New childhood brain centre brings fresh hope to families

A new centre backed by the Victorian Government is leading the nation's efforts against brain cancer and bringing fresh hope to patients and their families. 

Brain cancer kills more children in Australia than any other disease and has the lowest survival rates of almost any cancer, with four out of every five patients dying within five years of diagnosis. 

The Brain Cancer Centre will forge new frontiers in brain cancer research with the aim of significantly improving treatments and outcomes for patients now and for future generations. 

Founded by Carrie's Beanies 4 Brain Cancer and established in partnership with WEHI, the Brain Cancer Centre has an initial funding commitment of $40 million including a $16 million investment from the Victorian Government.  

The Centre includes research collaborations between WEHI, Peter MacCallum Cancer CentreRoyal Melbourne HospitalThe Royal Children's Hospital, Murdoch Children's Research Institute (MCRI)Monash University, the University of Queensland and the VCCC Alliance.

The multidisciplinary team of experts, including MCRI Professor David Eisenstat and Associate Professor Jordan Hansford, will concentrate on new brain cancer discoveries, and aims to make rapid progress in the diagnosis and treatment of brain cancer.  

"In partnership with Associate Professor Misty Jenkins at WEHI, we are leading the Immunotherapy group within The Brain Cancer Centre to identify new CAR-T therapies (a form of immunotherapy that uses a part of the immune system to fight cancer) across childhood and adult brain cancers," Associate Professor Hansford said.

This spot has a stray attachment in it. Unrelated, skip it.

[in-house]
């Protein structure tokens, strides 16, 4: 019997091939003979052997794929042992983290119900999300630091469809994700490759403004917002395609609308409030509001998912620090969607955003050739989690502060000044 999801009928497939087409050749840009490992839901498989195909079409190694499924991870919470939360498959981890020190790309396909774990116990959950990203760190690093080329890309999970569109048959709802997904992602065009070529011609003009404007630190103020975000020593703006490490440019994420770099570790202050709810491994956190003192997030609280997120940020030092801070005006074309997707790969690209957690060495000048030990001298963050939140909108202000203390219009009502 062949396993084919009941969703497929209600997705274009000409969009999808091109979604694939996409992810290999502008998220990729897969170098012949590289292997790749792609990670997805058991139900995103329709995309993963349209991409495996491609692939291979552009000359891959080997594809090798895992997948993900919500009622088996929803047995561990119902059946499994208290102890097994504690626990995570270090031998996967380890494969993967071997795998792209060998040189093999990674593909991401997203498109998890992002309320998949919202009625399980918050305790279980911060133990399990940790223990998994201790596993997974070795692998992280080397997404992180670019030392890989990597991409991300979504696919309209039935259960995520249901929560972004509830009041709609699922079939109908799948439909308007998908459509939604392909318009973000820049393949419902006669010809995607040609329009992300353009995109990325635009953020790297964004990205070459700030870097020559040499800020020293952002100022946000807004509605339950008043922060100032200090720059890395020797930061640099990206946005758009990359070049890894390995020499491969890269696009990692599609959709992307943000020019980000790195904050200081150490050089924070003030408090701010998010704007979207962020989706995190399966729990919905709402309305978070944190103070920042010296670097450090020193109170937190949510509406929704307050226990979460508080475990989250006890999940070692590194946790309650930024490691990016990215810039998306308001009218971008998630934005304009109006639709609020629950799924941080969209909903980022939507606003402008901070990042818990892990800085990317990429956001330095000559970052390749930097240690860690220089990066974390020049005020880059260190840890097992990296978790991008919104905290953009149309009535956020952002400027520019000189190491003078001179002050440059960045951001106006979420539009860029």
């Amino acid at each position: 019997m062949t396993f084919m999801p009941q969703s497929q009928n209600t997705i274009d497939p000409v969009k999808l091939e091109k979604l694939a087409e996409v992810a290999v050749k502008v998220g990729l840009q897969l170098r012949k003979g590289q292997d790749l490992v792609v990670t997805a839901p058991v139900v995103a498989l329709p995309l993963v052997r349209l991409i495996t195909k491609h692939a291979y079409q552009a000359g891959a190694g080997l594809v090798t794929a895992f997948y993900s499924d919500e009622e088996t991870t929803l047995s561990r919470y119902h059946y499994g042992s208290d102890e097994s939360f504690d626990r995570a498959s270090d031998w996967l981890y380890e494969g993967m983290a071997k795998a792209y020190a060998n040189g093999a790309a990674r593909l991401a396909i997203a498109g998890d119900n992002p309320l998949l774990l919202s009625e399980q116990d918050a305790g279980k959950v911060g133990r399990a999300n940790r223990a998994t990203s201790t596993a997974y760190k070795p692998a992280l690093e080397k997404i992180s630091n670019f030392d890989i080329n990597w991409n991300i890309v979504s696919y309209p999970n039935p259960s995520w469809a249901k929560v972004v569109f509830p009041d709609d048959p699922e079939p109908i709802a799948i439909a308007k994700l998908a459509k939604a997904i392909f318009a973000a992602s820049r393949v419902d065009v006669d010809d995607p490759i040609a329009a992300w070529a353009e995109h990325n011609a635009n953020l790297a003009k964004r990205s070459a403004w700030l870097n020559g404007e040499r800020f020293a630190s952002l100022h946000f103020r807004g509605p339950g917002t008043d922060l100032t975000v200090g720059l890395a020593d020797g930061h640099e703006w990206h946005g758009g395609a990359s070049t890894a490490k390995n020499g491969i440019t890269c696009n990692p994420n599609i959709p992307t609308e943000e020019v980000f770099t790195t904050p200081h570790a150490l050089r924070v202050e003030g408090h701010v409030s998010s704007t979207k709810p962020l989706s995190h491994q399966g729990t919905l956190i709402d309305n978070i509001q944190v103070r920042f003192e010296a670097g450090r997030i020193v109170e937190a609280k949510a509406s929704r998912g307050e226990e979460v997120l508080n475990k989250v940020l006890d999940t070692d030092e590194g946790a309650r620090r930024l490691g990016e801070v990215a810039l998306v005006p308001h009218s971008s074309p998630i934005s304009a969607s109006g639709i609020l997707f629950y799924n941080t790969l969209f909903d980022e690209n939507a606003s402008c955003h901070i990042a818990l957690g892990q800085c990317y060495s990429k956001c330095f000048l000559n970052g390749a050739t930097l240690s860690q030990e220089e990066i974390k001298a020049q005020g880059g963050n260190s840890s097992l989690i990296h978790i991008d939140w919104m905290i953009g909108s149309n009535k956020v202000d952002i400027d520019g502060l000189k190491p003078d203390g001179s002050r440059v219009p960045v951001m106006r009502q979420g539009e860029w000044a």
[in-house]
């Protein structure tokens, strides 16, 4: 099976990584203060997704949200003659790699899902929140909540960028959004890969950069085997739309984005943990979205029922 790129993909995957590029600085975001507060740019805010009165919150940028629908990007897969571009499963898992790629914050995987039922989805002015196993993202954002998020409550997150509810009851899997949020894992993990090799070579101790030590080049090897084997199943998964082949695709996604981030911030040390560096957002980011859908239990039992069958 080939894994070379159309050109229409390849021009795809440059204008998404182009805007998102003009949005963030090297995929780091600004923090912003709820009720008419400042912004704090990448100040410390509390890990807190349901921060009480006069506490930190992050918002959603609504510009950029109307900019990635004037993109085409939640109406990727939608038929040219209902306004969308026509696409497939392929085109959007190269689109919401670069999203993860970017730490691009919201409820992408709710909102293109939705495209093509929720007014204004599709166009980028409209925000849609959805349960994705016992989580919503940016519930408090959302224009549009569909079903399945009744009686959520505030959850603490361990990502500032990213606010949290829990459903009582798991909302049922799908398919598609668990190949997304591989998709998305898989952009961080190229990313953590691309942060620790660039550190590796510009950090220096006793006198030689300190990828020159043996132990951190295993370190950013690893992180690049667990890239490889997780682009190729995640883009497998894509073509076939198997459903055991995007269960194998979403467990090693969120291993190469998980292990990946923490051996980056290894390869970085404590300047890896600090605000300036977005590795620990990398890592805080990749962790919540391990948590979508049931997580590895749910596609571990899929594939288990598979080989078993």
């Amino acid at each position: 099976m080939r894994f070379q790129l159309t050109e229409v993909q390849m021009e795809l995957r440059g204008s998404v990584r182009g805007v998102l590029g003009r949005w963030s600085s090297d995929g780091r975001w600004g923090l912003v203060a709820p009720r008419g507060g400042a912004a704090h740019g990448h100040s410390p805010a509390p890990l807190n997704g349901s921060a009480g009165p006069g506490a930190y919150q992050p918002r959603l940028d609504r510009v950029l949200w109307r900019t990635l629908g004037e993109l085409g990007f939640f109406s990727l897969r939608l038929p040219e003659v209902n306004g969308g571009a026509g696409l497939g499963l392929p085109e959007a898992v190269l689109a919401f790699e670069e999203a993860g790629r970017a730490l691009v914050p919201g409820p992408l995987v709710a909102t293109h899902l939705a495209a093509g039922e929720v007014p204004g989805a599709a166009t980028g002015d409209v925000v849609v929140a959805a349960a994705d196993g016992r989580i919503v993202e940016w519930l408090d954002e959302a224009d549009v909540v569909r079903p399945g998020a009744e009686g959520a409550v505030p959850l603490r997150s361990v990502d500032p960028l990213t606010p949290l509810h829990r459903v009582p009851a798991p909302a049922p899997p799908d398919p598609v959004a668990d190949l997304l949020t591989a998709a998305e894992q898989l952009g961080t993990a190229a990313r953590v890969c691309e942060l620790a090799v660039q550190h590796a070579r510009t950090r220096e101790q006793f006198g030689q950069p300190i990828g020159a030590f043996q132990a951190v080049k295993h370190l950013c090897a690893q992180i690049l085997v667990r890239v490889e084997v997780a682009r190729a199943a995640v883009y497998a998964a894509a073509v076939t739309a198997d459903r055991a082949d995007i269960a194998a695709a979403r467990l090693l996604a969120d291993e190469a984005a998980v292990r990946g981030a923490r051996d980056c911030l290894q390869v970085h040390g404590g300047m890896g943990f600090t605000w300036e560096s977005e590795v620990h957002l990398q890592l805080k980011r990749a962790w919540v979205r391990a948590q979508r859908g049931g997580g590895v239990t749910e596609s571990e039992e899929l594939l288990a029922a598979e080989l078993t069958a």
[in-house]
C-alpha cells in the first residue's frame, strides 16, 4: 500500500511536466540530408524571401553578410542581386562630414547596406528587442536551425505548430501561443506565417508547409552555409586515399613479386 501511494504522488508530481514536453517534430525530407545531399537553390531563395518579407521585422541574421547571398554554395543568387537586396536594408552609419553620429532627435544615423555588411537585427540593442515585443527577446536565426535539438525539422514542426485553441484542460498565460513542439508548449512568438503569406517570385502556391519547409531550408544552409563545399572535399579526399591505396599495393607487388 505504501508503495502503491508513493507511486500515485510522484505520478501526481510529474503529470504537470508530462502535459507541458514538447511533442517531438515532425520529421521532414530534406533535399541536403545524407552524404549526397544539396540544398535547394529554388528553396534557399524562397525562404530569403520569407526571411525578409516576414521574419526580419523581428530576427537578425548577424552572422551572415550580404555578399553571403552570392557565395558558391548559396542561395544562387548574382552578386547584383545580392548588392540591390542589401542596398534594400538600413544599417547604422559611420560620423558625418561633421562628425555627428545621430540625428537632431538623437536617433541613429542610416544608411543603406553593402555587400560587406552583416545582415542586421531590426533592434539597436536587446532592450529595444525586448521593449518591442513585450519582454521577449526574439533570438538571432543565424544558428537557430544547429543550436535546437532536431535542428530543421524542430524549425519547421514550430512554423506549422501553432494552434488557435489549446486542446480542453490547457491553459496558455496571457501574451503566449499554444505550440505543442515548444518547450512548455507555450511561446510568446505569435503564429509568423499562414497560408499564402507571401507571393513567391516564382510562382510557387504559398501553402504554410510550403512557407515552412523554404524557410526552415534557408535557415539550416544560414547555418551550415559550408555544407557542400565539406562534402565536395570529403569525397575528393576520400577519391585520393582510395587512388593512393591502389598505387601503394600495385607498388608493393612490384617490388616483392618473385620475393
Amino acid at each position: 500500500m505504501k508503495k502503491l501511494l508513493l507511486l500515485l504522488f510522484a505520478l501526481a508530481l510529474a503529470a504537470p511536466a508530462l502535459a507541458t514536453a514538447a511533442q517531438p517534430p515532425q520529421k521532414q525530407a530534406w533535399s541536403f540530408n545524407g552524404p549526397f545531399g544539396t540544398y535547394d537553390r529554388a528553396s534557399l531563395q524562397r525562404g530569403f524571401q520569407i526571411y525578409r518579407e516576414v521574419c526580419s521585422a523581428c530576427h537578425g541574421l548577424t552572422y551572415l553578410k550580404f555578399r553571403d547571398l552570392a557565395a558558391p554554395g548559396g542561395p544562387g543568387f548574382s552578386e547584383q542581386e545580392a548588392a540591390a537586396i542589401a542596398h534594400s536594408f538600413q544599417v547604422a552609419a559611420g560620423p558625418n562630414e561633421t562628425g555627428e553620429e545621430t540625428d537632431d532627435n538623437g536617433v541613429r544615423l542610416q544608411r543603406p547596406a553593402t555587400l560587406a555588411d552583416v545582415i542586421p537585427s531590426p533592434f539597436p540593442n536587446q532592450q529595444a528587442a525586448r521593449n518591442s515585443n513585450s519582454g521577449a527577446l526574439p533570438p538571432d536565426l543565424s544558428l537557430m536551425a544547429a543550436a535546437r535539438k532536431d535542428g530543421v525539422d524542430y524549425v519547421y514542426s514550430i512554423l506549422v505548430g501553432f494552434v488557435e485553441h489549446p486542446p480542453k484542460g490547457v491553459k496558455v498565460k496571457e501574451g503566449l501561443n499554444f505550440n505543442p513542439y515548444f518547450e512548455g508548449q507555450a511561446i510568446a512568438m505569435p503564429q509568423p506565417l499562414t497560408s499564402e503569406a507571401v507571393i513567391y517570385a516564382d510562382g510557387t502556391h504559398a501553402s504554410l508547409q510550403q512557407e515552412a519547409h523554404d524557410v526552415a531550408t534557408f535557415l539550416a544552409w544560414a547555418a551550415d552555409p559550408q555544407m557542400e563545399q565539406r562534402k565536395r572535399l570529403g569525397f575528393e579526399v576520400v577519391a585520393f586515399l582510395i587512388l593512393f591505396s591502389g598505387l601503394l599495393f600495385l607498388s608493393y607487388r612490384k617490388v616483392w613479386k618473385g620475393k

The Victorian Government funding will also help deliver the Brain Perioperative Clinical Trial Program (Brain-POP) within the Brain Cancer Centre, to improve diagnosis and outcomes for paediatric, adolescent and adult patients.  

"As a broader group led by Professor Mark Rosenthal, Professor Kate Drummond and Dr Jim Whittle, we will use new clinical trials to administer early phase medications pre-operatively to better understand how these medications affect tumours," Associate Professor Hansford said.   

Professor Eisenstat said the team was investigating a number of brain tumours that have very poor outcomes and need new therapeutic approaches. 

"Our research aims to identify new proteins that are involved in the growth and survival of cancer cells, that will enable us to design new therapies," he said. 

"Brain-POP will enable small studies in children with brain cancer who have relapsed to better assess whether new or repurposed drugs can reach the tumour when the surgeon operates."  

Professor Eisenstat said the trial would run over four years, providing hope for children diagnosed with brain cancer, especially those with the worst prognosis.